Potential Financial Planning Implications of the UK Election
04 December 2019 by Matt Conradi
This has been an election campaign focused on Brexit and plans for fiscal spending. We believe a hung Parliament would lead to limited new tax legislation being approved due to the divergence in policies across the major parties. So let’s consider some of the key tax categories and the potential impact if there is either a Conservative majority or left-of-centre coalition.
If there is an outright Labour victory, which is viewed as unlikely, there will be a greater focus on higher tax from a narrow base.
Our Individual Tax Burden
Election campaigns are often characterised by one side offering tax windfalls to voters and the other looking to increase taxes on the rich to fund vote-winning giveaways. This time around the Conservatives have not felt the need to promise major tax cuts, as maintaining the status quo is seen as an attractively low-tax environment compared to Labour’s planned changes.
There is a planned increase to the threshold for National Insurance contributions to £9,500 initially and to £12,500 eventually, which is forecast to cost the government £9.2bn over the next three years. The upper tax threshold will no longer be raised.
In contrast, Labour have plans for a radical overhaul of the tax system that would see capital gains and dividends taxed at the same rate as other income. At the same time, earnings between £80,000 and £125,000 would be taxed at 45% and there would be a new 50% rate for earnings above £125,000.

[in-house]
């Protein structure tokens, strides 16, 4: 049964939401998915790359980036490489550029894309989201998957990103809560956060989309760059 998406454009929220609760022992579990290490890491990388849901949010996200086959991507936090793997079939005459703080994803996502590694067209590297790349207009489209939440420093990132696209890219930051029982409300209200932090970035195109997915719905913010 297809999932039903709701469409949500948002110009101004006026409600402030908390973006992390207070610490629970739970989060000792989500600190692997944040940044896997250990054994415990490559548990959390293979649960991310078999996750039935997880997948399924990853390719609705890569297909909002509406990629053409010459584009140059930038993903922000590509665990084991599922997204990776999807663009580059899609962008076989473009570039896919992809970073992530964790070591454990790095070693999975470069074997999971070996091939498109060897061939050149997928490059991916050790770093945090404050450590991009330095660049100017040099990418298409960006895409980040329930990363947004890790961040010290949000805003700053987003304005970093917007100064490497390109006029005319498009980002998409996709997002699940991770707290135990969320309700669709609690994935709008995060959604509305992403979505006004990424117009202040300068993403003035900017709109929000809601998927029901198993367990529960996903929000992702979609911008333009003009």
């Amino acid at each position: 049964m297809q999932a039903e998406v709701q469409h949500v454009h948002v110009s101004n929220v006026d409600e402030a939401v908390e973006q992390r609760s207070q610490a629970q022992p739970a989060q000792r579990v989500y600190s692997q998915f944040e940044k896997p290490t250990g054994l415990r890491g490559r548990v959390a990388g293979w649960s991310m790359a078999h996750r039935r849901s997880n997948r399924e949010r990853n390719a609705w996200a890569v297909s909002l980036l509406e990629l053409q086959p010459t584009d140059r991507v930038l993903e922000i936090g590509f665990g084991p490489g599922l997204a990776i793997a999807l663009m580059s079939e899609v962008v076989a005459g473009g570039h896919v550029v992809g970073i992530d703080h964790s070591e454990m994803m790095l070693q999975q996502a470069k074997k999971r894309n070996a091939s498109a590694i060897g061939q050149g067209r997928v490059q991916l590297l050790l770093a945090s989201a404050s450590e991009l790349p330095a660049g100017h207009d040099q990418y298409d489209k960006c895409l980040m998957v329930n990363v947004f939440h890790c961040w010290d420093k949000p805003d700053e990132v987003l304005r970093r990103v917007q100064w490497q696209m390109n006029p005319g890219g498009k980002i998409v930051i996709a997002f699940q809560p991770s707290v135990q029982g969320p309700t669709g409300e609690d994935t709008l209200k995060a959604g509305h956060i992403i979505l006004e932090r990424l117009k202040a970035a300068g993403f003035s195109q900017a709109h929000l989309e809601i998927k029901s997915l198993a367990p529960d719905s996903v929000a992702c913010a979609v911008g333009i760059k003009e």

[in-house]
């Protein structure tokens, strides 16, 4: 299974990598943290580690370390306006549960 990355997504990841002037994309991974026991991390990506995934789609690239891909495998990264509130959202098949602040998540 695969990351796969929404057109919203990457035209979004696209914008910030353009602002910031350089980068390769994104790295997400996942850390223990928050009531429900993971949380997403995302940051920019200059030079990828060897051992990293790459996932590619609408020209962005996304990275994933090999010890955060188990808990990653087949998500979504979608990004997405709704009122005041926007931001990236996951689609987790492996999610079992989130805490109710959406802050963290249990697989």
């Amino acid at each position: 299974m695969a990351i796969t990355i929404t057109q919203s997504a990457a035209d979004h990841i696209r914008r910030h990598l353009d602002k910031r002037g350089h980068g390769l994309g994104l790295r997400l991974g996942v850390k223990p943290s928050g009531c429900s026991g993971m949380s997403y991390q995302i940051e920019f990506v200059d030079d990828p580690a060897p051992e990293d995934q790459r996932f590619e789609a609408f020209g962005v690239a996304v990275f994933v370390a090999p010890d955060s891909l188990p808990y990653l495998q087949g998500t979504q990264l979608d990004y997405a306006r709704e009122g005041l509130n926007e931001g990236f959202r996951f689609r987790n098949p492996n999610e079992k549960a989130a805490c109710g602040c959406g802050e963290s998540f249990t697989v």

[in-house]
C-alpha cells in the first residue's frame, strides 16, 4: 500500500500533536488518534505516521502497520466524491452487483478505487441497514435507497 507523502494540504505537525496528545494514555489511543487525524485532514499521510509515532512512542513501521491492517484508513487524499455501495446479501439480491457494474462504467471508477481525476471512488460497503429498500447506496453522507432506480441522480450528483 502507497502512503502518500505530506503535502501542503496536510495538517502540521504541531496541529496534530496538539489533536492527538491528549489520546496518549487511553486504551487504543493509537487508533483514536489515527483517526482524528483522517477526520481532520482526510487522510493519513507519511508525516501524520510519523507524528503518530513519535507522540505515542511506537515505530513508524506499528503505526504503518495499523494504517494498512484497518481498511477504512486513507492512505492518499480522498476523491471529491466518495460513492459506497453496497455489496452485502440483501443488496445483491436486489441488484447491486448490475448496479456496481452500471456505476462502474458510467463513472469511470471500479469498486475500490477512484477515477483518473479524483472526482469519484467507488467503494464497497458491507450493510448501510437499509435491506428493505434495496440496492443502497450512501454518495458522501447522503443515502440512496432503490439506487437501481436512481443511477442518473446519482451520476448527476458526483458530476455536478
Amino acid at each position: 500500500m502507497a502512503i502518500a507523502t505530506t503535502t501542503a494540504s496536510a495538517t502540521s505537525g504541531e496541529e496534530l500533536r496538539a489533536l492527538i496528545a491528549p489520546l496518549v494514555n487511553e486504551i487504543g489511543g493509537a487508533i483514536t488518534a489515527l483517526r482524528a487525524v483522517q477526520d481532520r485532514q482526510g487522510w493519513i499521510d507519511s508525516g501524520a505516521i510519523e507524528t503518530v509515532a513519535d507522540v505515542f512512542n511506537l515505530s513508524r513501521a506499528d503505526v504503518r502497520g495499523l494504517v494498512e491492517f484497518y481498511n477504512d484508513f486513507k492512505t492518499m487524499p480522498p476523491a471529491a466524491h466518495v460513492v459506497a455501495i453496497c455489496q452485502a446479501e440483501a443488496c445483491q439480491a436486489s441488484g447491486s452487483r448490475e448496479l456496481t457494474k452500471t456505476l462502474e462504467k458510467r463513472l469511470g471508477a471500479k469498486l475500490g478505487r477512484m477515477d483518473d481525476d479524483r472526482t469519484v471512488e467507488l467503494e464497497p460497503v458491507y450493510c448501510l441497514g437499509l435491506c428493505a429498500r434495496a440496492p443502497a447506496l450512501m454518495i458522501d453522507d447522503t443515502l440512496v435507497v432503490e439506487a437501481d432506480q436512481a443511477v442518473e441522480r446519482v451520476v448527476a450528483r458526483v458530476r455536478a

Some of these policies might be watered down in the event of a left-leaning coalition, although in that situation the parties in the government will likely be broadly supportive of some level of income tax rises. The Liberal Democrats, for example, have proposed a 1% increase in income tax across the board to go towards the NHS and social care.
Looking at the manifestos, corporation tax is likely to, at best, stay flat. The Conservatives have said they will hold corporation tax at 19% and cancel the planned reduction to 17%. The SNP have said they will not support further reductions in corporation tax and all the other major parties have said they would increase corporation tax: Labour (26%), Liberal Democrats (20%), Green Party (24%). Only the Brexit Party have said they would reduce corporation tax by introducing a zero rate for the first £10,000 of pre-tax profits.
State pensions have been a key topic in the campaign so far, with all the major parties saying they would maintain the so called “triple lock”. There has also been support for compensating the ‘WASPI’ women from Labour, the SNP and the Liberal Democrats, along with pressure to freeze or reverse the planned increases in the state pension age to 68 by 2038.
On personal pensions, there have been very few pledges made beyond an effort to remove the annual allowance taper issue for doctors in the NHS which is stopping them from taking on extra hours. This is a wider issue that impacts many individuals across the UK and means it can be important to save more into your pensions earlier than you might think.
It’s unlikely that in the event of a left-leaning coalition, changes to personal pension rules would be a major priority as the revenue raising opportunities are relatively modest compared with changes to corporation and income taxes.